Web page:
Looking to Georgia and North Carolina specifically, since these states have been shown to egregiously suppress minority votes as a result of the Shelby v Holder decision, these states are rife with racial issues. From the recent murder of unarmed black man Ahmaud Arbery by the hands of Georgia police forces, to the unequal sentencing for African Americans and Latinos with drug charges in North Carolina (compared to their white counterparts), there is still a long road ahead to racial justice in these VRA states. Fixing these pressing issues demands legislative representation. Police reform aimed at protecting African Americans cannot happen without ensuring that Black citizens maintain their right to vote in equal proportions as their white counterparts. The unequal sentencing for drug offences between African Americans, Latinos and their white counterparts will not be formally addressed unless legislators are accountable to these communities by way of voting. These legislators will not be held accountable if these communities are kept away from the polls in pernicious ways like heightened voter ID laws, voter purges or polling place closures. The point is, these huge issues start with restrictive voting legislation and boring court cases like Shelby County v Holder. If we want to secure a better future for minority groups, we need to secure their voices at the polls and that starts by bringing back a mandate for federal preclearance on state voting laws for states that are shown to racially discriminate.
What Can We Do?
Pass The John Lewis Voting Rights Act
The obvious solution to all of these issues is to bring back the mandate of federal preclearance for states with track records of racial discrimination wishing to change their election laws. The John Lewis Voting Rights Act is designed to fight racially discriminatory voter suppression in this very way. Among other things, it brings back the need for certain states to get federal preclearance before changing any election/voting laws. Unlike the original Voting Rights Act, the John Lewis VRA does not outline a list of states that will be subject to the federal approval requirement. Instead, it outlines that any state with 15 or more voting rights violations in the last 25 years to be subject to federal preclearance. Moreover, it clarifies that voting laws which have disproportionately negative effects on minority voters count as voting rights violations, whether or not an intent to discriminate can be proven.
Federal preclearance would force states to prove that their election laws are non-discriminatory before enacting them as opposed to retroactively striking them down once swaths of minority voters have already been disenfranchised from the democratic process. This would restore the voice of racial minorities at the polls and force politicians to consider their struggles in a legislative framework.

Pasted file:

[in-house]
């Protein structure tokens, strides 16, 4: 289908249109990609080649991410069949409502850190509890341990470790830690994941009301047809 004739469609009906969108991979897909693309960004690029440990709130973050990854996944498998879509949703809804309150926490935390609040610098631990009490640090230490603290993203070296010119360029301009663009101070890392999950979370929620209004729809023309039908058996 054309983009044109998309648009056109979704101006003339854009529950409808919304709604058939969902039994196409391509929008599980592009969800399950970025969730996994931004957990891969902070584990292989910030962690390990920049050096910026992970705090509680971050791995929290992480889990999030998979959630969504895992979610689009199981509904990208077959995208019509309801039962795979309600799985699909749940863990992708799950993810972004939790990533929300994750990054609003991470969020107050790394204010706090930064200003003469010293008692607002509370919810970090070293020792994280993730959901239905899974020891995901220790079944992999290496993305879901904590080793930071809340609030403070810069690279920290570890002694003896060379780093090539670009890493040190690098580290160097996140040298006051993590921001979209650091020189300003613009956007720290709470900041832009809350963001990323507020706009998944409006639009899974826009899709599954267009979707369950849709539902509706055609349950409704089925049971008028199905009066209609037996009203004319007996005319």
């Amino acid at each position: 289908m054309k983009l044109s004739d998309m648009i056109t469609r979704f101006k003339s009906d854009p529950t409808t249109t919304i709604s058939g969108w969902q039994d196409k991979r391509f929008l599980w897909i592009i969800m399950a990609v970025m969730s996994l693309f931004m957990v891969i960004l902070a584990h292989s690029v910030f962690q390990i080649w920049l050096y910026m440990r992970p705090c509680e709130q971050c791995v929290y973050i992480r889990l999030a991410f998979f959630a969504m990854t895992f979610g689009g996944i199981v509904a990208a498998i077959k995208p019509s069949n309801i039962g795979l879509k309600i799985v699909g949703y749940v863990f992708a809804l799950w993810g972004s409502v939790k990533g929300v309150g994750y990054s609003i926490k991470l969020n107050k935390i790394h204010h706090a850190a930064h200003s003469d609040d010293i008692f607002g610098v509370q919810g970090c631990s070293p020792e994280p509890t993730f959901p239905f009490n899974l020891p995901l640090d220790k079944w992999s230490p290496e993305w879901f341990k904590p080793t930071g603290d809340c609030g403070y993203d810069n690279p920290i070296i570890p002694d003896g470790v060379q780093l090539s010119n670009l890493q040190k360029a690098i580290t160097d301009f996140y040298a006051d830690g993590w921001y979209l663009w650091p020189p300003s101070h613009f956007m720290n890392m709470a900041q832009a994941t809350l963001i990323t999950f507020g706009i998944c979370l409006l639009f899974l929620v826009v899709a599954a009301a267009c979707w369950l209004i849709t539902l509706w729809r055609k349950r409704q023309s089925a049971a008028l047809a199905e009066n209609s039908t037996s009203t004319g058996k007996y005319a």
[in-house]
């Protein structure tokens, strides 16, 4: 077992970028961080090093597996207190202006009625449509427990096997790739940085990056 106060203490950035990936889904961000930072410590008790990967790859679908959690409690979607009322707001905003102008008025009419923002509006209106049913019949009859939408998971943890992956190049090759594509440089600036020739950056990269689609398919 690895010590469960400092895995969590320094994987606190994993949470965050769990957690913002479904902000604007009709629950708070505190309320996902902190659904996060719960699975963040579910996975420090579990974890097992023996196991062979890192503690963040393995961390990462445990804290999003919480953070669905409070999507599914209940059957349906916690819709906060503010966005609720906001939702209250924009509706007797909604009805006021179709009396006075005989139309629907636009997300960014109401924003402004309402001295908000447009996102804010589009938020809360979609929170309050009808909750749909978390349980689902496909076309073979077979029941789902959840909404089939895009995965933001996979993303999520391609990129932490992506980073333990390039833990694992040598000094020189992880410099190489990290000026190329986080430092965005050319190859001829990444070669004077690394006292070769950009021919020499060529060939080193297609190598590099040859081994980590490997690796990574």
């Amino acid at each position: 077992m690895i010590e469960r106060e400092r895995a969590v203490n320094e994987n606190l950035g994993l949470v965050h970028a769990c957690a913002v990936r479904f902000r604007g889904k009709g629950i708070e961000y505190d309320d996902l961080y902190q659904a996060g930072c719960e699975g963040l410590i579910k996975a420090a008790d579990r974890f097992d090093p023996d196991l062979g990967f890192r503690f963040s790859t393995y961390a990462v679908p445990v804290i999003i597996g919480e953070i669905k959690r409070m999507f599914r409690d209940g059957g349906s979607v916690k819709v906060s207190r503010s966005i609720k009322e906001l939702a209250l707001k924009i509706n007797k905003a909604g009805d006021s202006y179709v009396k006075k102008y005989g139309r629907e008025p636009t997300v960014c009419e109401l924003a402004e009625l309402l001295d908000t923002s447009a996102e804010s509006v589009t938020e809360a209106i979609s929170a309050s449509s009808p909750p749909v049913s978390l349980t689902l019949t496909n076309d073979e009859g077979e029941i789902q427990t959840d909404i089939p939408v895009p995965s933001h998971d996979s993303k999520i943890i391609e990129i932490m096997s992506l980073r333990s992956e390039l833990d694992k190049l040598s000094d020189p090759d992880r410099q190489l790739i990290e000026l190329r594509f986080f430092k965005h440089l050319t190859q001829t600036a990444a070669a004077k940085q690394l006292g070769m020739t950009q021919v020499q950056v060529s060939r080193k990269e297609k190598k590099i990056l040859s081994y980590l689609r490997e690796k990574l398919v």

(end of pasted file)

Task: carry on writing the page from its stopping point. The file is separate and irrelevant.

This is a feasible solution because it deals with a primary legal issue that Justice Roberts outlined in the original Shelby County v Holder. He claimed that it was unconstitutional to hold states accountable for actions that are so old they are no longer relevant. Now, a state can get a clean slate after 25 years and prove their improvement in terms of minority voter enfranchisement.
Ultimately, this research essay should show that racial voter suppression is happening in various forms in states that seem to be repeat offenders (and were also once covered by the VRA). The mandate of federal preclearance for the most egregious offenders outlined in the John Lewis VRA would provide some kind of a mechanism to protect minority voters in these regions from having their political voices stolen.
Some of the main hurdles in passing this kind of legislation continue to be misinformation peddled by opponents of expansive voting laws, like Mitch Mcconnel. Thus, essays like these and further comprehensive political research on the effects of Shelby County v Holder will be needed to convince the right people that this kind of voter suppression is in fact happening and that it is worth paying attention to despite the perceived tedium of state-level voting laws. For those who wish to stay informed on this topic, in-depth research on the effect of Shelby County v Holder is currently being conducted at The University of Southern California’s Schwarzenegger Institute, as well as New York University’s Brennan Center.